As we have noted repeatedly, σ = p^{-1} in all models for which this parameter is defined. We report estimates of σ in the tables of findings; these are labeled the “scale parameters.’’ ML estimates of p are found by forming σ^{-1}. The tables also report a “shape parameter” for models that use the gamma distribution. The shape parameter equals 1*Ik ^{2} *in the conventions of PROC LIFEREG.

When the dates are known only to the year, we use ML to estimate parameters of Poisson regression models; that is, we calculate ML estimates of the vector of regression coefficients, β, in (8.18b) and their asymptotic standard errors. We use LIMDEP (Greene 1986) to perform these calculations. Since these models are a special case of log-linear models for counted data, we report G^{2} as a measure of fit. Let *b** _{t} *denote the count of events in year

*t*and b

_{t}*the fitted count under a particular model.*

Then

In comparisons of nested models, the difference in G^{2}’s is distributed approximately as x^{2} under the null hypothesis that the *k *constraints embodied in the simpler model hold.

### 2. Partial Likelihood

Cox’s (1972, 1975) method of partial likelihood is useful when transition rates vary in some unknown way over time but the variations are the same for organizations at risk of the event. This method applies only to models of *proportional hazards *(or *rates):*

Both the exponential and Weibull models fall in this class. The first compo- nent on the right-hand side of (8.20) is an unknown, (possibly) time-depen- dent nuisance function *q(t), *which affects the rate of every member of the population in the same way. The second component, Φ(x* _{t}*), is a function of a vector of (possibly time-varying) observed causal variables x

*, and possibly also of time*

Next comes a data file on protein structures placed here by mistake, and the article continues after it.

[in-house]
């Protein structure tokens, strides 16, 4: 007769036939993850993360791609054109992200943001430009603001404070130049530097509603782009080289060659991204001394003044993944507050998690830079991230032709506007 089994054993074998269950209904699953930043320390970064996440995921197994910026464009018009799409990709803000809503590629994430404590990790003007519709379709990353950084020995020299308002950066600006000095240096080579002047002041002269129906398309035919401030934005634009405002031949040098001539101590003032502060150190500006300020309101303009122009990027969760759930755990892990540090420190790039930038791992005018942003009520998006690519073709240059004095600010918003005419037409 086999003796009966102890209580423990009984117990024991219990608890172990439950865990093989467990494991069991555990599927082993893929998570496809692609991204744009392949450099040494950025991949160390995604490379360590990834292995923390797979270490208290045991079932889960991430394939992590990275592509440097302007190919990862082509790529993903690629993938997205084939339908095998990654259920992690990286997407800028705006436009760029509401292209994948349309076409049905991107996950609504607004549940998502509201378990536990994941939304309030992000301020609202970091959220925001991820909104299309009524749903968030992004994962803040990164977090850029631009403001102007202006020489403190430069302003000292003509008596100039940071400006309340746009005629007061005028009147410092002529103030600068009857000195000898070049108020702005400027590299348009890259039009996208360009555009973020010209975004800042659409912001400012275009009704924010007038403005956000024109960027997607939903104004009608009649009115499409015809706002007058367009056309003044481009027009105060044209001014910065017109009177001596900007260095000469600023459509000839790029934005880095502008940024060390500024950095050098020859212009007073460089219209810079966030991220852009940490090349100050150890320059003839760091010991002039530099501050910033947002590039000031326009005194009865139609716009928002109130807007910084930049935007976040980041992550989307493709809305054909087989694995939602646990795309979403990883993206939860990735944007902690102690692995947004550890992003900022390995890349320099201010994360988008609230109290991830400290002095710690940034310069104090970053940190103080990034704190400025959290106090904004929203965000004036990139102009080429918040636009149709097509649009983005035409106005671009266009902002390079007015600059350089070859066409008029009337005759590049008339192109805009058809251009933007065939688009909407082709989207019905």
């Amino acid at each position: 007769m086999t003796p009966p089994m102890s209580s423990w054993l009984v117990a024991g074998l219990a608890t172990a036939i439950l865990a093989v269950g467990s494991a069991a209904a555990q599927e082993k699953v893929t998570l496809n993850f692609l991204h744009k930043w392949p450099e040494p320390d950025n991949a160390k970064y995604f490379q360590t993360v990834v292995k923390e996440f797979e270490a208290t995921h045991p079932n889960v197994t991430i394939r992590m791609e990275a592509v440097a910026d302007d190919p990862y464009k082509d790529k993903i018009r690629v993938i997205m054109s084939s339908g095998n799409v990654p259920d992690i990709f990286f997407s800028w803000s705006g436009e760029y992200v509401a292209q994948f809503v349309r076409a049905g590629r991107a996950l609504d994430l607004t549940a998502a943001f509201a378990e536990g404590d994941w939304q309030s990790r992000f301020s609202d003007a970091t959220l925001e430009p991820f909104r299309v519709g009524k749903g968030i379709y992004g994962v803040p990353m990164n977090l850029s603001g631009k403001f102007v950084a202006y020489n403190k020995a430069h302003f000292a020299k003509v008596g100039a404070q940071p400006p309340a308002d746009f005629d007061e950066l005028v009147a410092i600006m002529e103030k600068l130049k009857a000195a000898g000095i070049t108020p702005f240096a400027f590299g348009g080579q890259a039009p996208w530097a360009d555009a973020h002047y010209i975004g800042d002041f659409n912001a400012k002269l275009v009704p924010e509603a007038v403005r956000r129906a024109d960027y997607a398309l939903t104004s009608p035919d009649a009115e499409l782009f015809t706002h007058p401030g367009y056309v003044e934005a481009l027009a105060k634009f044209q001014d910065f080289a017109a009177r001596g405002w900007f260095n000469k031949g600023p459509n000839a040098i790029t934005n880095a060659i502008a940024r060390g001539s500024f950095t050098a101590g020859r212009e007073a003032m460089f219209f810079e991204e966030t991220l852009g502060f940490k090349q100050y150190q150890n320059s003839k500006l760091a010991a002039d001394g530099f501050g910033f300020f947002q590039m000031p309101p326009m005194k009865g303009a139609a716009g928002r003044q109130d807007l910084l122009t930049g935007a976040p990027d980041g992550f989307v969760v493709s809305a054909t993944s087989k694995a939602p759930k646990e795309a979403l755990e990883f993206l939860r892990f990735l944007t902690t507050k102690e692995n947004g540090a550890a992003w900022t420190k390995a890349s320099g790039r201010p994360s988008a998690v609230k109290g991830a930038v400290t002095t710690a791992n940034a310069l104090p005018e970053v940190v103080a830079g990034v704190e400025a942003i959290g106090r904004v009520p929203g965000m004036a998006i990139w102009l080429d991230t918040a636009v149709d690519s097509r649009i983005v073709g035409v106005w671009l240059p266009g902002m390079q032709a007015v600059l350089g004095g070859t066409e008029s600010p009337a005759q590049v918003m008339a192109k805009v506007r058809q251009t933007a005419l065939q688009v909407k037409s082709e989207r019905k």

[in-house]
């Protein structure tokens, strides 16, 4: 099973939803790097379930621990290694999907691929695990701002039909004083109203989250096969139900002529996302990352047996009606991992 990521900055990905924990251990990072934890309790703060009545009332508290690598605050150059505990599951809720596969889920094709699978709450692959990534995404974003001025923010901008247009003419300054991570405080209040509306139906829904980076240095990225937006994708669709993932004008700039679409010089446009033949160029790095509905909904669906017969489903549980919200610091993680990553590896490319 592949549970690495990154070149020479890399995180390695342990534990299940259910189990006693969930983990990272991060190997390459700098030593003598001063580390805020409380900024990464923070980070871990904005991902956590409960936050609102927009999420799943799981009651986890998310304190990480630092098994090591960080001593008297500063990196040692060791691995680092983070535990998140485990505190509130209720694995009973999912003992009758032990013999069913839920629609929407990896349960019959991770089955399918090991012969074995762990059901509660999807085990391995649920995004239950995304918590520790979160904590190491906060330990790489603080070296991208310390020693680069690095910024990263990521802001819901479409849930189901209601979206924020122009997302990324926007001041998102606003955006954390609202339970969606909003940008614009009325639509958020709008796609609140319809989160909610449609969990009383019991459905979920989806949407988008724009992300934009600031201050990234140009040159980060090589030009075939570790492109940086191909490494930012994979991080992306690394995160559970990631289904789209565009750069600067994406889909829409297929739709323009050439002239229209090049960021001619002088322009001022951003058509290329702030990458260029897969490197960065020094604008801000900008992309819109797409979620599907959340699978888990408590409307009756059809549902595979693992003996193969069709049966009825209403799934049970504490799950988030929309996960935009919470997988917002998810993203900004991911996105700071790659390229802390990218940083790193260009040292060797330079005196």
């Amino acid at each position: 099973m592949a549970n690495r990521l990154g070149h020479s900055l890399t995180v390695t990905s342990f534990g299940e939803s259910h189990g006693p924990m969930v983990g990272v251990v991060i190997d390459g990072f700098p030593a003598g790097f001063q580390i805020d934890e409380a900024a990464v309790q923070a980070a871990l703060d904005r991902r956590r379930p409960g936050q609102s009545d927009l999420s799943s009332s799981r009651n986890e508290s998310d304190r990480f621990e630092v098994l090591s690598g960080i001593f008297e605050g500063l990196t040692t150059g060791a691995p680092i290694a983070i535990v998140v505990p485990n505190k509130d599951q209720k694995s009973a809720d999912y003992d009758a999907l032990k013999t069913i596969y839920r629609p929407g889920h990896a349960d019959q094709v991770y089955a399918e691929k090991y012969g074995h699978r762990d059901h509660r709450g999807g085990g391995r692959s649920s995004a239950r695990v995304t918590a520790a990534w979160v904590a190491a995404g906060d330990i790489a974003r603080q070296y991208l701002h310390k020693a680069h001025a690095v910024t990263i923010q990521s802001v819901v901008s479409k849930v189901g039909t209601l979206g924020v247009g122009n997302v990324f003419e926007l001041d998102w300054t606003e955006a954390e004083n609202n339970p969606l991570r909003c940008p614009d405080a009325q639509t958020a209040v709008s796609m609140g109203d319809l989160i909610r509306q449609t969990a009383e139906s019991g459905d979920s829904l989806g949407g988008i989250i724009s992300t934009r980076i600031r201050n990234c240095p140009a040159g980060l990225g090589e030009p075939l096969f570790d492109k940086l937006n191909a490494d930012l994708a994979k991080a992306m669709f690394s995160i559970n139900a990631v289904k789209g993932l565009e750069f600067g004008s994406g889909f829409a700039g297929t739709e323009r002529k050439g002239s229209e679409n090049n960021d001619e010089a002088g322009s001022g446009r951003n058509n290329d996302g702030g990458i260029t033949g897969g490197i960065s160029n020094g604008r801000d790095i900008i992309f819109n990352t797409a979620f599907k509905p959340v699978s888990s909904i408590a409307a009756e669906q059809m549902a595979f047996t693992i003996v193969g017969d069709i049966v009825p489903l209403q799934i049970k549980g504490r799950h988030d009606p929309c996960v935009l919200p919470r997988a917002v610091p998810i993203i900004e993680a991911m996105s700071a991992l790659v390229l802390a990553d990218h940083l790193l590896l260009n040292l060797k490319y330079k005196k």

_{t}*t.*

Although the PL approach to event-history analysis does not require specification of *q(t), *it *does *require parametric assumptions about the dependence of Φ(•) on the observed variables x* _{t}*. The simplest model we use holds that

The parameters in (8.21) cannot be estimated by ML because the specific form of *q(t) *is unspecified, which means that a parametric expression cannot be written for the survivor function, a key component of the full likelihood. However, PL estimators can be used.

The PL estimator is formed as follows. The data are first arranged in the order in which events occur in the sample, assuming for simplicity that only one sample member has an event at any moment. So, for example, *t _{(t)}*

*denotes the time (duration) of the first event that is observed in the sample, while x*

*denotes the value of the vector of explanatory variables for the sample member that has the first event, and so forth. Usually the times of events are observed for only some subset /* of the sample, /* ≤*

_{(1)}*I.*The remaining

*I*/* cases are right-censored. No events occur within the period during which they are observed. Let the collection of cases still at risk of experiencing the event at duration (or age) the

^{c}= I –*risk set,*be denoted by R(t

*). The PL for the whole sample is the product of /* such terms:*

_{(i)}The PL estimate of β in (8.21) is obtained by finding the value that maximizes L* *in (8.22); one treats the PL as though it were a full likelihood. Cox (1975) claimed that the PL estimators of β are consistent; Efron (1977) proved that under fairly general conditions the PL estimators are efficient (see also Cox and Oakes 1984). Tsiatis (1981) proved that the PL estimators are consistent.

This concludes our review of the models and methods used to estimate effects of theoretically relevant covariates on the transition rates of or- ganizations. We turn now to the empirical studies that implement these methods.

Source: Hannan Michael T., Freeman John (1993), *Organizational Ecology*, Harvard University Press; Reprint edition.